Philadelphia's municipal election of November 5, 1963, involved contests for mayor, all seventeen city council seats, and several other executive and judicial offices. The Democrats lost vote share citywide and the Republicans gained one seat in City Council, but the Democratic acting mayor, James Hugh Joseph Tate, was elected to a full term and his party maintained their hold on the city government. The election was the first decline in the Democrats' share of the vote since they took control of the city government in the 1951 elections, and showed the growing tension between the reformers and ward bosses within their party.
Austin Andrew Meehan, Sr., was a Republican politician in Philadelphia who served as county sheriff. Before entering politics, Meehan ran his family's paving business and was known as a local basketball star. Beginning as an insurgent within the city's Republican Party, he soon won the favor of party bosses and climbed the ranks of Philadelphia's Republican organization. Meehan served two terms as county sheriff from 1944 to 1952 and was recognized as the unofficial head of the Republican Party in Philadelphia in the 1950s. He remained an influential party member until his death in 1961. He was the father of Billy Meehan.
Joseph Sill Clark Sr., father of former Philadelphia Mayor Joseph Sill Clark Jr. and the city's oldest practicing attorney, died yesterday at his home in Chestnut Hill here. He was 94 years old. ...
House: F. Walter • H. Eberharter • R. Simpson • I. Fenton • A. Kelley • J. Van Zandt • L. Gavin • S. McConnell II • B. Corbett • H. Scott • J. Fulton • T. Morgan • P. Dague • C. Kearns • B. Barrett • B. Green II • E. Chudoff • B. James • G. Rhodes • J. Saylor • D. Flood • A. Bush • W. Mumma • J. Carrigg • J. Byrne • E. Holland • F. Clark • K. Granahan • W. Stauffer • W. Curtin • J. Lafore Jr. • J. Dent • B. Nix Sr.
House: F. Walter • R. Simpson • I. Fenton • J. Van Zandt • L. Gavin • B. Corbett • J. Fulton • T. Morgan • P. Dague • C. Kearns • B. Barrett • B. Green II • G. Rhodes • J. Saylor • D. Flood • A. Bush • W. Mumma • J. Byrne • E. Holland • F. Clark • K. Granahan • W. Curtin • J. Lafore Jr. • J. Dent • B. Nix Sr. • J. Quigley • B. Milliken Jr. • B. Moorhead • S. Prokop • H. Toll • D. Elliott • H. Schneebeli • I. Whalley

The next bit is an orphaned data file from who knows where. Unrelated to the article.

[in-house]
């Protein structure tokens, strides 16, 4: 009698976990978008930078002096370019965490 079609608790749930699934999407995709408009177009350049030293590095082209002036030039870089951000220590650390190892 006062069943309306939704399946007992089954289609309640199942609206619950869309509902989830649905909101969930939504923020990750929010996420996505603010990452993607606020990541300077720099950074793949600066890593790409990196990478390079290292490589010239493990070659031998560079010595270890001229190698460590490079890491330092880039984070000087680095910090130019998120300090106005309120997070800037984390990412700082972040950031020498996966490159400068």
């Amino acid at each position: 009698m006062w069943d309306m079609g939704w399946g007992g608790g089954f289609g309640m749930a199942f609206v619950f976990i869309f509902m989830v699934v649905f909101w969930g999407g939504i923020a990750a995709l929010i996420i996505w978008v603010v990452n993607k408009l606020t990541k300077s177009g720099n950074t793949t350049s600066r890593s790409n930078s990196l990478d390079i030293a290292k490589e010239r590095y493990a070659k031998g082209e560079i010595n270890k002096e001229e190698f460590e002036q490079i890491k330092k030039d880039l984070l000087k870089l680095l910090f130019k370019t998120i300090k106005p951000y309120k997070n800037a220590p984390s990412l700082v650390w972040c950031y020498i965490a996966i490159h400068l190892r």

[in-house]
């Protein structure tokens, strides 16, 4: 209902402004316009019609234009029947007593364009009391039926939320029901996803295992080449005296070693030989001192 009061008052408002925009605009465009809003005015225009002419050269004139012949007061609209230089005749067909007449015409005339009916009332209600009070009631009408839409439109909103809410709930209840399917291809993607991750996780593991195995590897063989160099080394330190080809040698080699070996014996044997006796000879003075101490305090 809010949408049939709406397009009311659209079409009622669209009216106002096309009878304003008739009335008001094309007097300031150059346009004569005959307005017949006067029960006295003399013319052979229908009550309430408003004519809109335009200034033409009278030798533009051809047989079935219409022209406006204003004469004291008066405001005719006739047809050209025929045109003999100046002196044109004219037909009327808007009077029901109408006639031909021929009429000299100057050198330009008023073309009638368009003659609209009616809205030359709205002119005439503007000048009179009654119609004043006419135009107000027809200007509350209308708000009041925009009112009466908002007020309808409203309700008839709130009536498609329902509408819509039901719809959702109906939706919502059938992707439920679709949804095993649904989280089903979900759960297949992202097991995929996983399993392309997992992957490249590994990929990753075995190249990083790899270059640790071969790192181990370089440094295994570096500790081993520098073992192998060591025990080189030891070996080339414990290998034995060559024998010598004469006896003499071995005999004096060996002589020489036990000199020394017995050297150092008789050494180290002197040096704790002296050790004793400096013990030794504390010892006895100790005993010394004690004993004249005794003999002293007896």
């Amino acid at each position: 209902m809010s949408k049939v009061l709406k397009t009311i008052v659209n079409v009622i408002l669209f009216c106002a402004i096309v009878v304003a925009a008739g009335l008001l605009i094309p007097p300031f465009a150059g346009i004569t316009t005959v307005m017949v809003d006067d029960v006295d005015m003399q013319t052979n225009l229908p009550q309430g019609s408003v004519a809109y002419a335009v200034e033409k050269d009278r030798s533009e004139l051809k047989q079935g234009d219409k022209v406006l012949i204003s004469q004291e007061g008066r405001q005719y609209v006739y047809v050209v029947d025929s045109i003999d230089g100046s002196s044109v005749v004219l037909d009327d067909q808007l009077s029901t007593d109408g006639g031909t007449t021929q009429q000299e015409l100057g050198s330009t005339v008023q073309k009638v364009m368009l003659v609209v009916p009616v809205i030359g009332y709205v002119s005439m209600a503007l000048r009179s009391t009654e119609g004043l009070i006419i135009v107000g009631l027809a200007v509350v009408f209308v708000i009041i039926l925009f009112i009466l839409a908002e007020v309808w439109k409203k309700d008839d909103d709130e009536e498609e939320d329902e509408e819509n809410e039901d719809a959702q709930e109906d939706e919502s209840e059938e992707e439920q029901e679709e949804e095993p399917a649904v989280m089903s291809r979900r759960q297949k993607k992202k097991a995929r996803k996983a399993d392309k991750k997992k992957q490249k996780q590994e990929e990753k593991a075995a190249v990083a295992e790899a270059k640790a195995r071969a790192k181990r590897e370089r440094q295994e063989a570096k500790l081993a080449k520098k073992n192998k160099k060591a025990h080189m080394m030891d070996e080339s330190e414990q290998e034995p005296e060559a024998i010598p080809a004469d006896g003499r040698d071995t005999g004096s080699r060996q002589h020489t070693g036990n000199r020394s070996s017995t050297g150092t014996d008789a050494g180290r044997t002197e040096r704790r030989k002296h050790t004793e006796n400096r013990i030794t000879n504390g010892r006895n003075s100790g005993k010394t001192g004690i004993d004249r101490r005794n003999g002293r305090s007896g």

House: F. Walter • I. Fenton • J. Van Zandt • L. Gavin • B. Corbett • J. Fulton • T. Morgan • P. Dague • C. Kearns • B. Barrett • B. Green II • G. Rhodes • J. Saylor • D. Flood • J. Kunkel • W. Mumma • J. Byrne • E. Holland • F. Clark • K. Granahan • W. Curtin • J. Dent • B. Nix Sr. • B. Milliken Jr. • B. Moorhead • H. Toll • H. Schneebeli • I. Whalley • G. Goodling • R. Schweiker • B. Scranton II
House: F. Walter • L. Gavin • B. Corbett • J. Fulton • T. Morgan • P. Dague • B. Barrett • B. Green II • G. Rhodes • J. Saylor • D. Flood • J. Kunkel • J. Byrne • E. Holland • F. Clark • W. Curtin • J. Dent • B. Nix Sr. • B. Milliken Jr. • B. Moorhead • H. Toll • H. Schneebeli • I. Whalley • G. Goodling • R. Schweiker • J. McDade • J. Weaver • F. Rooney • A. Johnson • B. Green III
House: B. Corbett • J. Fulton • T. Morgan • P. Dague • B. Barrett • G. Rhodes • J. Saylor • D. Flood • J. Kunkel • J. Byrne • E. Holland • F. Clark • W. Curtin • J. Dent • B. Nix Sr. • B. Moorhead • H. Toll • H. Schneebeli • I. Whalley • R. Schweiker • J. McDade • F. Rooney • A. Johnson • B. Green III • N. Craley Jr. • J. Vigorito • G. Watkins
House: B. Corbett • J. Fulton • T. Morgan • B. Barrett • G. Rhodes • J. Saylor • D. Flood • J. Byrne • E. Holland • F. Clark • J. Dent • B. Nix Sr. • B. Moorhead • H. Schneebeli • I. Whalley • R. Schweiker • J. McDade • F. Rooney • A. Johnson • B. Green III • G. Goodling • J. Vigorito • G. Watkins • E. Biester Jr. • J. Eilberg • E. Eshleman • L. Williams • J. Gaydos